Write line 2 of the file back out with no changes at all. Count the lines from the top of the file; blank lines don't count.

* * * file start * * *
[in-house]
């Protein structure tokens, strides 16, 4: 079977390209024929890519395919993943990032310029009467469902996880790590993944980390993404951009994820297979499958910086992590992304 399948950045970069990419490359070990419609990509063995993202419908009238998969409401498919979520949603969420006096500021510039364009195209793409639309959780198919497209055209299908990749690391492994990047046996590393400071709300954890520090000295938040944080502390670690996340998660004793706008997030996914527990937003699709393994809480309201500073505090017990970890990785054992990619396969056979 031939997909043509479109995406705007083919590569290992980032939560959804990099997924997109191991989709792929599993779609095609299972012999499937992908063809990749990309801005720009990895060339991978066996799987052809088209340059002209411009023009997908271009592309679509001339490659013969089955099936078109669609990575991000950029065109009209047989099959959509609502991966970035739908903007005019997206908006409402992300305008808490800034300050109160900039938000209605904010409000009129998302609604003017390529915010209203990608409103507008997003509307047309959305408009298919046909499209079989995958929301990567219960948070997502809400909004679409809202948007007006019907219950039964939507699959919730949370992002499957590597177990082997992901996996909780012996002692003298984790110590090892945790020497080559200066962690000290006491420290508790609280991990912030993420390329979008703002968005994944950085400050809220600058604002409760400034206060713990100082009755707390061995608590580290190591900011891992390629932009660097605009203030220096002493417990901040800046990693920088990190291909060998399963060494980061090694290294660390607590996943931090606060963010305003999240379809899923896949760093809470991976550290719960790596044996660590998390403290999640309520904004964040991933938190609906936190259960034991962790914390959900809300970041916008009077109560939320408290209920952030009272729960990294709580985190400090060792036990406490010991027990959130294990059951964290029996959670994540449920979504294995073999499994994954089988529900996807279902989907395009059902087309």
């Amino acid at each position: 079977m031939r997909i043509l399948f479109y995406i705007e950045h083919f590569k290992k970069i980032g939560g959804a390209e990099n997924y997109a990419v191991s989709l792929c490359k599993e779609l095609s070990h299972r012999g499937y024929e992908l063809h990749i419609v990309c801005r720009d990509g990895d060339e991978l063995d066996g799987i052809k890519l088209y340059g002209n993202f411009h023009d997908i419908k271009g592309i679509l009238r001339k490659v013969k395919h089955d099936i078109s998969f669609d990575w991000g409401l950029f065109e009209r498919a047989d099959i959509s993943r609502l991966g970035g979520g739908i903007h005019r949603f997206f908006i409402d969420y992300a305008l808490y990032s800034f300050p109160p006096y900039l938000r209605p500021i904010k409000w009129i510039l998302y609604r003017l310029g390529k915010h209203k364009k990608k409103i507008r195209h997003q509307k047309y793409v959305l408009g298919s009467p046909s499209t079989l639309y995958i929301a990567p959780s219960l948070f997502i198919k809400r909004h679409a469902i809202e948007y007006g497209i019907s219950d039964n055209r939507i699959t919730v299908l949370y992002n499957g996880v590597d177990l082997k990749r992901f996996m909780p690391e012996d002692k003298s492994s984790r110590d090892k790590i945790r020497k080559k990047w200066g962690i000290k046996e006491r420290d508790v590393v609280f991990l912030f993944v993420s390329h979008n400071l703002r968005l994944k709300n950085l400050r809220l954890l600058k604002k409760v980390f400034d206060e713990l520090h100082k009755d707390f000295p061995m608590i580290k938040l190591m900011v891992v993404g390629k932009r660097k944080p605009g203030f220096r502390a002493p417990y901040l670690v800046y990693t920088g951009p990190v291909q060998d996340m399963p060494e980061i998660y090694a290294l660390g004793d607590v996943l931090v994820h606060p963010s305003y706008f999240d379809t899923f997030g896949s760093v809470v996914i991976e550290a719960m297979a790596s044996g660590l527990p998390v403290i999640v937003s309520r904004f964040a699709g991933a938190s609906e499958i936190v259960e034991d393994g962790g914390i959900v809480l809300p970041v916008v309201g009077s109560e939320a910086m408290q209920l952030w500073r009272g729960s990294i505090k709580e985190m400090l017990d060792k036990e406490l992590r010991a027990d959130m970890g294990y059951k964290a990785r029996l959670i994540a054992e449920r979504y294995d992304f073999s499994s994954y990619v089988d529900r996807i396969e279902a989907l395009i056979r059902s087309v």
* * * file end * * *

């Protein structure tokens, strides 16, 4: 079977390209024929890519395919993943990032310029009467469902996880790590993944980390993404951009994820297979499958910086992590992304 399948950045970069990419490359070990419609990509063995993202419908009238998969409401498919979520949603969420006096500021510039364009195209793409639309959780198919497209055209299908990749690391492994990047046996590393400071709300954890520090000295938040944080502390670690996340998660004793706008997030996914527990937003699709393994809480309201500073505090017990970890990785054992990619396969056979 031939997909043509479109995406705007083919590569290992980032939560959804990099997924997109191991989709792929599993779609095609299972012999499937992908063809990749990309801005720009990895060339991978066996799987052809088209340059002209411009023009997908271009592309679509001339490659013969089955099936078109669609990575991000950029065109009209047989099959959509609502991966970035739908903007005019997206908006409402992300305008808490800034300050109160900039938000209605904010409000009129998302609604003017390529915010209203990608409103507008997003509307047309959305408009298919046909499209079989995958929301990567219960948070997502809400909004679409809202948007007006019907219950039964939507699959919730949370992002499957590597177990082997992901996996909780012996002692003298984790110590090892945790020497080559200066962690000290006491420290508790609280991990912030993420390329979008703002968005994944950085400050809220600058604002409760400034206060713990100082009755707390061995608590580290190591900011891992390629932009660097605009203030220096002493417990901040800046990693920088990190291909060998399963060494980061090694290294660390607590996943931090606060963010305003999240379809899923896949760093809470991976550290719960790596044996660590998390403290999640309520904004964040991933938190609906936190259960034991962790914390959900809300970041916008009077109560939320408290209920952030009272729960990294709580985190400090060792036990406490010991027990959130294990059951964290029996959670994540449920979504294995073999499994994954089988529900996807279902989907395009059902087309």